The late 1990s saw a surge of nationwide smoking restrictions put into effect. With varying amounts of resistance and controversy, workplaces, shops, theaters, restaurants and bars in a growing number of states—including New Jersey—all went smoke-free.
More recently, as the tide of public and medical opinion has turned more decisively against smoking, developers and administrators in a few buildings across the Hudson in New York City have attempted to ban smoking not just in common areas, but in private apartments as well.
No New Jersey condos have attempted to follow suit, but most industry experts agree that it's only a matter of time before the first Garden State condo attempts to go smoke-free. When that day comes, questions will inevitably arise: Is it morally right to impose restrictions on neighbors’ private residences? How will such decisions impact the building community’s cohesiveness? How will placing such restrictions on private units affect their resale value? And perhaps most important, is banning smoking in private apartments even legal?
New Jersey passed its own Smoke-Free Air Act in April 2006. Its provisions stated that smoking is a “leading cause of preventable disease and death in the state and the nation,” and that “smoking is prohibited in an indoor public place or workplace.” Exempted from the law are private homes and automobiles as well as cigar bars, cigar lounges, tobacco retail establishments, tobacco businesses and casinos under certain conditions. Anyone who is in violation of the law could be fined from $250 to $1,000 depending on the frequency of the offense.
The New Jersey law also stated that indoor public spaces and workplaces are required to put up visible signs that say that smoking is prohibited and that violators are subject to a fine. Conversely, the person in charge of the public spaces or workplaces may put up a “Smoking Permitted” sign in specific areas where smoking is allowed.
A smoking ban has recently been proposed to cover New Jersey's beaches. Earlier this year, the Asbury Park Pressreported that the state Senate's Heath, Human Services and Senior Citizens committee were considering banning smoking on all of the state's public beaches.
Is It Legal?
Most boards and associations aren't entirely clear what their rights and limitations are when it comes to restricting smoking within their building. Confusion often arises, because while most state statutes give boards virtually free rein to regulate their own common areas, they have far less latitude to infringe upon or place restrictions on private units.
"There are a lot of residential rental landlords in New York who have started to ban smoking in their buildings," says Eva Talel, an attorney with the Manhattan-based law firm of Stroock & Stroock & Lavan LLP. And it would be much easier to enforce, says Talel, if such a ban were adopted by shareholder/owner action rather than just by board action. A majority vote, which is defined by a building’s bylaws and differs from community to community, would be needed to pass an owner-initiated smoking ban amendment.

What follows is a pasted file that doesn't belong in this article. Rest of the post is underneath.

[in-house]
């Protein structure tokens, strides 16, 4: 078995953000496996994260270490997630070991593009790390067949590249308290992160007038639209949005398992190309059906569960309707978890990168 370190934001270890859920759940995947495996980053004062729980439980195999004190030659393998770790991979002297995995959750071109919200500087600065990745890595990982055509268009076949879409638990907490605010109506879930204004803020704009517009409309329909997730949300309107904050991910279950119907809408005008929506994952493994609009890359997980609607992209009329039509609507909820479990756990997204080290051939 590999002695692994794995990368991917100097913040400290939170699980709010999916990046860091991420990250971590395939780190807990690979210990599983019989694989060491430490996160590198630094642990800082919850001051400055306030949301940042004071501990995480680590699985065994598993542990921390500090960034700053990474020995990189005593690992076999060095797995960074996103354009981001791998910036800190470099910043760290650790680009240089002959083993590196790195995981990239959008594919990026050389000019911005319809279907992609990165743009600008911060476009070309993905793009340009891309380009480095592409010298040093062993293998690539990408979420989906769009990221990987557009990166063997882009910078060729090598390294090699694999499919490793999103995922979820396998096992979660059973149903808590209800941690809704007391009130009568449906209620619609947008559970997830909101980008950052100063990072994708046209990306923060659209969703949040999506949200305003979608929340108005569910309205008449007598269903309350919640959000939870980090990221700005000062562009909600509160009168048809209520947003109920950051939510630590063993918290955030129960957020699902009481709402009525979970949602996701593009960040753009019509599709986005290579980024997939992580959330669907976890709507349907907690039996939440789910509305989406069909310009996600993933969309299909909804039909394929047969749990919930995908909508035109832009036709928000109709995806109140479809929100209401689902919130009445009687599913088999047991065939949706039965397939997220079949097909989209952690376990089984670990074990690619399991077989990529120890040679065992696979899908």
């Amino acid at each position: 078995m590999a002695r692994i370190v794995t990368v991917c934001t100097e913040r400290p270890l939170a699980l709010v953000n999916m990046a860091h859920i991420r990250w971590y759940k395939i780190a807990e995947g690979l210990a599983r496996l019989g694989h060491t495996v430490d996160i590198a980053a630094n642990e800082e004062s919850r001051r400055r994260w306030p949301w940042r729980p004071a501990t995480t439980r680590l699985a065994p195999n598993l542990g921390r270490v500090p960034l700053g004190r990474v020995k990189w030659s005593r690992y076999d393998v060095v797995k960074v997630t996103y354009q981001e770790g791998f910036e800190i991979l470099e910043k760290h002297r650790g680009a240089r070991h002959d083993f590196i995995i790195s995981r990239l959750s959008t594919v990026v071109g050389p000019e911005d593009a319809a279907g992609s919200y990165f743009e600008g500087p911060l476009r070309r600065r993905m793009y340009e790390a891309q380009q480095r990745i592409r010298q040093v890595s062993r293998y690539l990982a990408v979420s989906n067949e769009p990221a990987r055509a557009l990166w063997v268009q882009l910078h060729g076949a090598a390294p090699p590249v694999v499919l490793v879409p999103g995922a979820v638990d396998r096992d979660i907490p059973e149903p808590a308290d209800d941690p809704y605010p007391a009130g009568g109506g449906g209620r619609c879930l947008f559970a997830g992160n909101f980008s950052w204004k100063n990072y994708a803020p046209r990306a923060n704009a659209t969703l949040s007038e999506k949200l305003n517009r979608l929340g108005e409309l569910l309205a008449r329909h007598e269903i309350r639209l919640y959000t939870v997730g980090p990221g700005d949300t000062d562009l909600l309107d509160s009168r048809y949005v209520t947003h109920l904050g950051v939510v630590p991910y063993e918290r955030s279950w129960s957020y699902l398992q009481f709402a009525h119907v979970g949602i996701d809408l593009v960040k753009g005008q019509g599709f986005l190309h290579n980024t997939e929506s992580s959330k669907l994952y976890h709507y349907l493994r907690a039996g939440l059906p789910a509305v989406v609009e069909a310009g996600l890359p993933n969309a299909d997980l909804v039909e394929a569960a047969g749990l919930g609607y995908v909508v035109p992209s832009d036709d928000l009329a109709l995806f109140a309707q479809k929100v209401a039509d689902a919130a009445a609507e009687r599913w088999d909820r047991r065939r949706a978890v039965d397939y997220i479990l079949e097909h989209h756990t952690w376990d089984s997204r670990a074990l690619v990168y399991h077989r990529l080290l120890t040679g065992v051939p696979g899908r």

According to attorney David Byrne of the Lawrenceville-based law firm of Stark & Stark, enforcement is more the issue than a board's ability to enact a rule. "If someone came to me and said, 'We want to ban smoking inside people's units,' I'd say I think you can do it—but I'm not sure how you're going to enforce it. Are you planning on doing random smell checks on other people's doors? Are you going to include in a resolution the right of condominiums to change the locks and knock the door down to see if [a resident] has dirty ashtrays?
“One of the things I've really focused on in the last several years is on clients not having rules that they have no ability or intention to enforce. Otherwise, it's kind of like a show—it's a game. It's not real, and it undercuts their ultimate authority and credibility for other issues."
“It can be an easy process,” counters Christopher Banthin, director and senior staff attorney for the non-profit Public Health Advocacy Institute (PHAI). “The reason that it is easy is due in part because the law bows and favors the community wishes.” A 2008 survey conducted by PHAI of selected metropolitan areas in the Northeast found that 16.7 percent of condominiums in those areas had banned smoking everywhere in the condo, including inside units. Most of the bans, notes Banthin, occurred in smaller buildings where majority votes for bans tend to run into little opposition.
“I don't think there is any legal impediment to doing it as long as it is properly disclosed,” agrees David Larkin, National Director of Community Associations for the development firm Toll Brothers. To stay on the right side of the law however, Larkin advises that “Condos should always talk to their legal counsel. A board that is considering a bold move [like a smoking ban] has a fiduciary obligation to get a complete legal analysis of their specific situation before they take any action. That's Step One. Step Two is talking to the Department of Community Affairs (DCA) for some guidance. They may not have full jurisdiction, but they would certainly weigh in. Three, the board has to make sure that going smoke-free is what their people really want.”
Byrne is doubtful that the legal process would take it that far but courts tend to give a pretty wide latitude to HOAs to determine their own governance.
“If you created a condominium by virtue of the master deed, which prohibits smoking in units, then that's a restricted covenant, which is more enforceable than a board resolution banning smoking inside units. There's a difference in how the courts interpret and enforce those two different things,” Byrne says.
Smokers' rights advocate Stephen Helfer says smoking bans can open a legal Pandora’s box for boards. “This issue opens a whole host of problems for associations,” he says. “If bans are placed on owners for smoking, what about the individual who has pet allergies, or chemical sensitivities? It empowers everyone to put up a fight against any second-hand scent.”